‘A very, very, very special lady’
Special to the Post Independent
Glenwood Springs, CO Colorado
RIFLE, Colorado – There just aren’t enough adjectives in the dictionary to describe how wonderful Genevieve Clough was and what she meant to everyone, according to her family.
“She was the most generous, selfless, amazing creature God made on this planet,” said her granddaughter, Stormy Anderson. “She was one of the smartest people I’ve ever met in my life. She was driven. She was precise. She was fantastic. And she had the biggest heart.”
And along with being a wife, a mother, a grandmother and a great-grandmother, Genevieve Clough was a great philanthropist to the city of Rifle and even in other countries.
Genevieve was laid to rest on Oct. 28, 2010, having passed away on Oct. 24, 2010, at St. Mary’s Hospital in Grand Junction. She was 86.
Nearly 300 people – both young and old – attended the memorial service which was held in the Clough Auditorium, which she had helped to finance at Colorado Mountain College’s West Garfield campus off Airport Road in Rifle.
Thanks to Genevieve’s generosity, over the past three years, more than 155 students in western Garfield County – who otherwise wouldn’t have had the opportunity – received financial aid and were able to go to college through two fellowship programs she established in 2007. One program is administered through the Western Colorado Community Foundation and the other through the Colorado Mountain College Foundation. The programs are for high school students graduating from Rifle High School, Coal Ridge High School in New Castle and Grand Valley High School in Parachute, along with recent GED achievers. The scholarships are intended for those who are caught in the middle and the scholarship amount is tailored based on the need of the individual student and the tuition cost of the college that is chosen.
Recipients this year include Tiffany Cose, a graduate of Grand Valley High School in Parachute, who will be the first member of her immediate family to go to college. She plans to enroll in the vet tech program at CMC’s Spring Valley campus in Glenwood Springs.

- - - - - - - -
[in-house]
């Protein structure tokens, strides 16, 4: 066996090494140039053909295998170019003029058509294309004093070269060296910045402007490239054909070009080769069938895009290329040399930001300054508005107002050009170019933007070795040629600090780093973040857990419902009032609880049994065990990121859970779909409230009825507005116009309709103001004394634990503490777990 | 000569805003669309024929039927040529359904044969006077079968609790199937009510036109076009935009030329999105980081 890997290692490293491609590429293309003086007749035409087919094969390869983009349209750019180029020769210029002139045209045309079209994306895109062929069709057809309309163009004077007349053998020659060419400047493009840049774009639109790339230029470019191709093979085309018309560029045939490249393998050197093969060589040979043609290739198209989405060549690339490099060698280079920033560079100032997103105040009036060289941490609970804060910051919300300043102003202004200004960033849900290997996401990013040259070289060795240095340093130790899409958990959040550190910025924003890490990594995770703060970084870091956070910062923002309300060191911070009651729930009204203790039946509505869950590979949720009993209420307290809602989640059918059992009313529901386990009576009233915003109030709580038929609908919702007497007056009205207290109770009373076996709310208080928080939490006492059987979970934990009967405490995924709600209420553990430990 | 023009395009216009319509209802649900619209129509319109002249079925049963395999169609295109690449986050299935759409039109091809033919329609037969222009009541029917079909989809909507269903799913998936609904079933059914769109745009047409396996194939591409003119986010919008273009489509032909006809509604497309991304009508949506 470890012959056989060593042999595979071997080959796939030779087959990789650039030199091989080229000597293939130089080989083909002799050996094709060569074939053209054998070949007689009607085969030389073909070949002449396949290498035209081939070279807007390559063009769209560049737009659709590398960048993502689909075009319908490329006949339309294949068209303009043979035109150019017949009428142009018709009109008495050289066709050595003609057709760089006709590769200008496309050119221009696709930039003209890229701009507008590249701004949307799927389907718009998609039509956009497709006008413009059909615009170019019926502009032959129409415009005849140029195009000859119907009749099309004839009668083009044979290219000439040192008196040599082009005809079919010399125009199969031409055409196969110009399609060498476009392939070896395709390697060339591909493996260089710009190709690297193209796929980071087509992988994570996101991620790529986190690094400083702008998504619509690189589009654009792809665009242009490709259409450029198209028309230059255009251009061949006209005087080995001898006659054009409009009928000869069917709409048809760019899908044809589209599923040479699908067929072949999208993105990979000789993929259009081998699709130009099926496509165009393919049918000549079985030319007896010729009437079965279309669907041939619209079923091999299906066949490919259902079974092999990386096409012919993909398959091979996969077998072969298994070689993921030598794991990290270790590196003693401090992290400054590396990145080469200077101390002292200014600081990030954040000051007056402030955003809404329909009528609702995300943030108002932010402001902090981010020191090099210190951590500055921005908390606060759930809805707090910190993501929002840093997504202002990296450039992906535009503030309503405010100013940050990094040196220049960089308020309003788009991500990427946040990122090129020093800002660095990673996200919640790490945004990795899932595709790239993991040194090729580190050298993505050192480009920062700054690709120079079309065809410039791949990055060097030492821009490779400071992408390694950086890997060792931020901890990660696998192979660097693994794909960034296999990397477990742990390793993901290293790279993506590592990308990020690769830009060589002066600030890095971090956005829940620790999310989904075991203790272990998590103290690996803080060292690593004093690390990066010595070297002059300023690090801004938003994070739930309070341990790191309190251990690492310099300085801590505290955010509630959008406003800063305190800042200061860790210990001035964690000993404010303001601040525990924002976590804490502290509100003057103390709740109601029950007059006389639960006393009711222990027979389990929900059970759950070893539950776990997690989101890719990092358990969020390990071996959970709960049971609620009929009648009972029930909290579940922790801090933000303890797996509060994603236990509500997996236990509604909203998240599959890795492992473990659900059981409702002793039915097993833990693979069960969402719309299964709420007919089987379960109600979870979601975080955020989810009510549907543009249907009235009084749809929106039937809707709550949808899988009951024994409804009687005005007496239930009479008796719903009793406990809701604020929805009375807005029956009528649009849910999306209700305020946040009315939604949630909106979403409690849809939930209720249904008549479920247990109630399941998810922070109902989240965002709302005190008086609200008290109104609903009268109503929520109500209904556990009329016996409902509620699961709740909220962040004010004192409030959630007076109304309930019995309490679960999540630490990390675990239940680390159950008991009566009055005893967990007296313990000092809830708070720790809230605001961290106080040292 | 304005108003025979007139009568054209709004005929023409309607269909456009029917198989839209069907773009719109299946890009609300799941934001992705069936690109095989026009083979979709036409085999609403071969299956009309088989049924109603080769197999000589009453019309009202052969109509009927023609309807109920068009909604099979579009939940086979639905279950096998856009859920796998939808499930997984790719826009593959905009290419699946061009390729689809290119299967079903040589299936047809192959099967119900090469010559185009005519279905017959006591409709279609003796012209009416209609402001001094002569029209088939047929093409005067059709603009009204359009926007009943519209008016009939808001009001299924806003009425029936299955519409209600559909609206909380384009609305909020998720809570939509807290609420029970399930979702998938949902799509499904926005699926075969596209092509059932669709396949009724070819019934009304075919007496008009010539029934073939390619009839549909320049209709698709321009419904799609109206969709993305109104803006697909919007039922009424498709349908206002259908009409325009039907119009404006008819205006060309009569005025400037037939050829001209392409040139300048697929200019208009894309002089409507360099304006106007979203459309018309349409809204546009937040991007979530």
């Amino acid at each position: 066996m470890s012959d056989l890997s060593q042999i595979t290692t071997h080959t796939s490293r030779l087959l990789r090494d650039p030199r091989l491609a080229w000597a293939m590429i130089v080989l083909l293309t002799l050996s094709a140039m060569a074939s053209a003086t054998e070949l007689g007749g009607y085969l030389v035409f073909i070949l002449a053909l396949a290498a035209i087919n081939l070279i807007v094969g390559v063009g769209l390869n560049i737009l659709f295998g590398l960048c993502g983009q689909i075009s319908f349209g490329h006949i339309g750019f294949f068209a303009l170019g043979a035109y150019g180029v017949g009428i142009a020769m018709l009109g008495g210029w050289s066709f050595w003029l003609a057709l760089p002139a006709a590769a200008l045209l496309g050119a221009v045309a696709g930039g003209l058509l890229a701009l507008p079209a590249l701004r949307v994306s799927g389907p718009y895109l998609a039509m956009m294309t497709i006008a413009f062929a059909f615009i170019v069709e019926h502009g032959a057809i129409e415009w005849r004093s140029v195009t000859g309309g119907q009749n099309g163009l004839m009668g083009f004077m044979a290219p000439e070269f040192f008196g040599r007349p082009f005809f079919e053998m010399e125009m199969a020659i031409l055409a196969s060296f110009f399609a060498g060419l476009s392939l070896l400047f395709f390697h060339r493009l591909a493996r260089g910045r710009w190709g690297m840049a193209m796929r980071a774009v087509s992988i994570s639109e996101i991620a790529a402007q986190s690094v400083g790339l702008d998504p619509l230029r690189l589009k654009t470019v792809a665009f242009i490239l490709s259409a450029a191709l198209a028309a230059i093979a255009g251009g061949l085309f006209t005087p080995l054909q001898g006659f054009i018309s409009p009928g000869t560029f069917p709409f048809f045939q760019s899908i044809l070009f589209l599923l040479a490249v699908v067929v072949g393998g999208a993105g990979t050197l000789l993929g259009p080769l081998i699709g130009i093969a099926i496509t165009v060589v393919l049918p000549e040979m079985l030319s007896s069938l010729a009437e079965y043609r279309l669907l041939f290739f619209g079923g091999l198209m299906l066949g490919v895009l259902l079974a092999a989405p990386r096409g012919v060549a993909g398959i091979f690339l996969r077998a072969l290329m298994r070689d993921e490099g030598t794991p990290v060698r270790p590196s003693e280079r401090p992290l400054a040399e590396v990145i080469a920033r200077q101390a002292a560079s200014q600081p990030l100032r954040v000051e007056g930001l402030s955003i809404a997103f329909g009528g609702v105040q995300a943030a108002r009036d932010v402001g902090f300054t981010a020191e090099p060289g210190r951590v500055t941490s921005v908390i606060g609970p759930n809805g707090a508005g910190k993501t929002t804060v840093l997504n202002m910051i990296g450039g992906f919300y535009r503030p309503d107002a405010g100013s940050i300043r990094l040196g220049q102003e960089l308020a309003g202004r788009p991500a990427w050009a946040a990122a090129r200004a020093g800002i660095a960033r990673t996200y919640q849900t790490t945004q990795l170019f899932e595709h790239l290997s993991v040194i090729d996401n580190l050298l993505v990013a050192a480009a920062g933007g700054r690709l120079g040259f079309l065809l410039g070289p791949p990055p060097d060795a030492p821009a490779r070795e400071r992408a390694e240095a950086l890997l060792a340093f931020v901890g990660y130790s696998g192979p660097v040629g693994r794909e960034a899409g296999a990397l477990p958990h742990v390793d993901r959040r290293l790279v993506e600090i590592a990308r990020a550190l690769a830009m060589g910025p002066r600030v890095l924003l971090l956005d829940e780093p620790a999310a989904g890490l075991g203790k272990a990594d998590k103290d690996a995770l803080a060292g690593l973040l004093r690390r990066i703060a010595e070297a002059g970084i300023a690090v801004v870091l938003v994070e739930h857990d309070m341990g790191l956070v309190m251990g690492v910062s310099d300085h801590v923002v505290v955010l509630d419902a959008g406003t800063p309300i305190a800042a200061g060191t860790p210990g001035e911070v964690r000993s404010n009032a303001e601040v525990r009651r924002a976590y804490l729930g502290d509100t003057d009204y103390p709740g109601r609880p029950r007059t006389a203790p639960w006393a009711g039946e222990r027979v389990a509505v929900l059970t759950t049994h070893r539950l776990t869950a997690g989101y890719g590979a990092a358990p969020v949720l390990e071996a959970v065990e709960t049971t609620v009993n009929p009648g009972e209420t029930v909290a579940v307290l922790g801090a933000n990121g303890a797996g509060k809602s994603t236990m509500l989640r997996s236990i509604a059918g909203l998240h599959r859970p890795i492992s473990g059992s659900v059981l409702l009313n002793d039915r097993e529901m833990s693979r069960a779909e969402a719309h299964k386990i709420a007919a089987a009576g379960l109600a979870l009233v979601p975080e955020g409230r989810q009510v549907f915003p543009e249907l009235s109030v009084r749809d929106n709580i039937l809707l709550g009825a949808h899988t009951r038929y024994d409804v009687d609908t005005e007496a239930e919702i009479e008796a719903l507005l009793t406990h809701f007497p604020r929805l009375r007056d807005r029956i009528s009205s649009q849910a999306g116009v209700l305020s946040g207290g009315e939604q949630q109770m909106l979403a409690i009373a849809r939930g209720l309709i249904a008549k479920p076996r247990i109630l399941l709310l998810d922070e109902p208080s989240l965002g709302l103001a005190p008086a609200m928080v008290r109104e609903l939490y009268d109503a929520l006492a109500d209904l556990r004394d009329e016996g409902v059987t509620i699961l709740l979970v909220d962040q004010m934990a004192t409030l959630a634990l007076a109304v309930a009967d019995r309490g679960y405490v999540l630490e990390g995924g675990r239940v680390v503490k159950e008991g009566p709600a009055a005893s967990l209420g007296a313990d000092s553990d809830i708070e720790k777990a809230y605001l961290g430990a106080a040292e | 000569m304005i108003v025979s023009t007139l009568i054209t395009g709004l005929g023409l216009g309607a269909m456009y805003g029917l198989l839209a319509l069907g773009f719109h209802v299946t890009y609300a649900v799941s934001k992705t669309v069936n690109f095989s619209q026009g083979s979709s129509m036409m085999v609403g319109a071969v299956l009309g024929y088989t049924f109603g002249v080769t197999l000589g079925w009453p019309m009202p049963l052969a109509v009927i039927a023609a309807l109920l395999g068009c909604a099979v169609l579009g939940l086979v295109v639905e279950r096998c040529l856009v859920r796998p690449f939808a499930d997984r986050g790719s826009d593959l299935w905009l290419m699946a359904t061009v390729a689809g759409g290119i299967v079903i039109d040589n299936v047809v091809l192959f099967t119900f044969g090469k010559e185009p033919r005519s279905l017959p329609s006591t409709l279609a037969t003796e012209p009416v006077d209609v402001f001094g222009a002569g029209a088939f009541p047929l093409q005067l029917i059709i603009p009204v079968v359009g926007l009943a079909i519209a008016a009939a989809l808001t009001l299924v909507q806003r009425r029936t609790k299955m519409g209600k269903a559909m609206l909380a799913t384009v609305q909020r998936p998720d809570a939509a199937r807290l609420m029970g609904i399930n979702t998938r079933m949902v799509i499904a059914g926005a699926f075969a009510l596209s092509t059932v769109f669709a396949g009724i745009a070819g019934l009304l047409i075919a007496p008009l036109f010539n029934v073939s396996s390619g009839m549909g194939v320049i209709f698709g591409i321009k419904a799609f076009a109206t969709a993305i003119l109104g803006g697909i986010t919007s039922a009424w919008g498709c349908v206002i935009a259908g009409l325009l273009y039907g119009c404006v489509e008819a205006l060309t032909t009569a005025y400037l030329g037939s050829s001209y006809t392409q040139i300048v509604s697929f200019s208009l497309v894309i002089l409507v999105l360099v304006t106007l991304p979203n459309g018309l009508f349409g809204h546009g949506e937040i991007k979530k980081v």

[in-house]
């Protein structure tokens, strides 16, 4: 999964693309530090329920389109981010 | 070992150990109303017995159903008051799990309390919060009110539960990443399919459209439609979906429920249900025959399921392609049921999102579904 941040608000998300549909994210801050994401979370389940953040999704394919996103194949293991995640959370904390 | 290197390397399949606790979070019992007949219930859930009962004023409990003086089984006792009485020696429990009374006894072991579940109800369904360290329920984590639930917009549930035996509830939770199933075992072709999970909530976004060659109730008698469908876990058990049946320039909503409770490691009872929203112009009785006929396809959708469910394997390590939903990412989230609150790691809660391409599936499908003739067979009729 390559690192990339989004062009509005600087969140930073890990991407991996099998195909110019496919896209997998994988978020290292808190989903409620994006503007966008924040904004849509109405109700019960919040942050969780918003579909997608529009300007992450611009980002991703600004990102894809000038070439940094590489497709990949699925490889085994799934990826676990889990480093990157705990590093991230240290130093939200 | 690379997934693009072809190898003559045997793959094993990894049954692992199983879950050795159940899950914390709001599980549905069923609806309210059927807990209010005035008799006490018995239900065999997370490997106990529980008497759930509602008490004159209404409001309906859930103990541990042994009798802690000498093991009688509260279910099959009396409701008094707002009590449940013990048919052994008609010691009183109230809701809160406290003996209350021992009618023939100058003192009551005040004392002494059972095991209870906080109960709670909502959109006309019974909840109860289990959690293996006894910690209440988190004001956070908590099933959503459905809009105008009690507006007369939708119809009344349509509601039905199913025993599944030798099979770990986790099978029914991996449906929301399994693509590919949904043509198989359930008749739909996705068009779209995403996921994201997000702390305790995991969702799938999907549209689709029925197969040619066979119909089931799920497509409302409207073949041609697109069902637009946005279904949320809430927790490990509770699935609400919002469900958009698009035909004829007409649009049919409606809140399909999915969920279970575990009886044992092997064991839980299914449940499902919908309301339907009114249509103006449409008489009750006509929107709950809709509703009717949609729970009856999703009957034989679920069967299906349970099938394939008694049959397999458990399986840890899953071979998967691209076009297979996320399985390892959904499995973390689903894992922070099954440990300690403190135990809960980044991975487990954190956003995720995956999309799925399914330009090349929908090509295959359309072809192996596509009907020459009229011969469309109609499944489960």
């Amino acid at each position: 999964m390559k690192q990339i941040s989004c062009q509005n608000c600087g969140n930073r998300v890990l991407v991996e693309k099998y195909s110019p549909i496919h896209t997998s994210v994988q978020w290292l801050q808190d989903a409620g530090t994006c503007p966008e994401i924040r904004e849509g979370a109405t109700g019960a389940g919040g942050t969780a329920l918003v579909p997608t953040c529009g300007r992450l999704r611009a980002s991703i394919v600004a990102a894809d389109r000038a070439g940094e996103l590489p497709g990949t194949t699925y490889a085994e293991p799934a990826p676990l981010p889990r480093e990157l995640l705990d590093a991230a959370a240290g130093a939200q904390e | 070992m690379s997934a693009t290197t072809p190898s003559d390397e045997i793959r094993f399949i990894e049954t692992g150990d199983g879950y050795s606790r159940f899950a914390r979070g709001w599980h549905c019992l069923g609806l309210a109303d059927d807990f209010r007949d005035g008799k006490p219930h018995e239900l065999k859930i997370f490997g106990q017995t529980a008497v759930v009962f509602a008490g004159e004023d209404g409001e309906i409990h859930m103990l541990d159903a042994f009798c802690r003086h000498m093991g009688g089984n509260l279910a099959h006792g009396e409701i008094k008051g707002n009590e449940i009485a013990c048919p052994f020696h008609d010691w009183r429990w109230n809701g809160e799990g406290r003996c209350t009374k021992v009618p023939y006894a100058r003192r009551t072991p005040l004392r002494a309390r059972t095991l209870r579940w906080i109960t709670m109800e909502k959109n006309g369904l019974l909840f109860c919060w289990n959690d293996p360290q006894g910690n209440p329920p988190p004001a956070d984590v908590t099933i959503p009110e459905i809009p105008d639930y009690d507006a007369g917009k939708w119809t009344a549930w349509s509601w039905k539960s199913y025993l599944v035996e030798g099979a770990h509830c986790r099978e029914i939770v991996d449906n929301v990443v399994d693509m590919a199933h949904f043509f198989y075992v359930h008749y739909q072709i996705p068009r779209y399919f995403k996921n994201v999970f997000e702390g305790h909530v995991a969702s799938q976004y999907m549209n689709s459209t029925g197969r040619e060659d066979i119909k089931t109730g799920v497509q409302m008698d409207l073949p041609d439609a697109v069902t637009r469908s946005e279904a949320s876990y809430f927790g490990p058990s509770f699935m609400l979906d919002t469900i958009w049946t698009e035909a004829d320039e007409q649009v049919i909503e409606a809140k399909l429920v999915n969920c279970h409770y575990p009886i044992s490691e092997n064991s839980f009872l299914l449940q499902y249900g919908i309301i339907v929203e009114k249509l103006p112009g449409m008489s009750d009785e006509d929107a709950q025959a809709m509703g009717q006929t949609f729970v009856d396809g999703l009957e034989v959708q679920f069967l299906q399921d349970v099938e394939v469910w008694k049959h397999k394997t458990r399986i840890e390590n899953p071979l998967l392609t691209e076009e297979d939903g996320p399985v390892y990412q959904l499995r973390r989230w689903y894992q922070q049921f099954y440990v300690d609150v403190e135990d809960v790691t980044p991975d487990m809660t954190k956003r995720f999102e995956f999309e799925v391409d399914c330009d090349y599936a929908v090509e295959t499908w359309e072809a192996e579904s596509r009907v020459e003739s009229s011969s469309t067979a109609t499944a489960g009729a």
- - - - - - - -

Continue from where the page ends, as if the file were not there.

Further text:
Brandon Simmons, also a Grand Valley High School graduate, plans to pursue an engineering degree from the Colorado School of Mines.
Magaly Lozano, a Rifle High School graduate, wants to work toward a nursing degree at CMC.
Tammy Snyder, a graduate of Coal Ridge High School, plans to enroll in CMC’s nursing program, too.
Gabriel Gallacher, a Rifle High School graduate, has his sites set on a political science degree at the University of Colorado.
Family, friends and those who have been recipients of her incredible generosity all came to bid Genevieve farewell. Treasured photos of Genevieve and her husband, Bill Clough, family members and scholarship recipients graced poster boards on easels at the entrance of the auditorium.
Pastor Jim Sheets of Rocky Mountain Baptist Church in Rifle officiated the service.
“We are here to say farewell to a very, very, very special lady,” Sheets said. “I thank God that she touched my life.”
Not only did Clough start the two college scholarship funds and donated to numerous charitable causes throughout Rifle, her philanthropy was also extended around the world. Through the Clough Family Foundation, she financed orphans in Zimbabwe, a country in the southern part of Africa, with classrooms, an orphanage, teacher housing, cows for the orphans to help them be self-sustaining, clothing and food.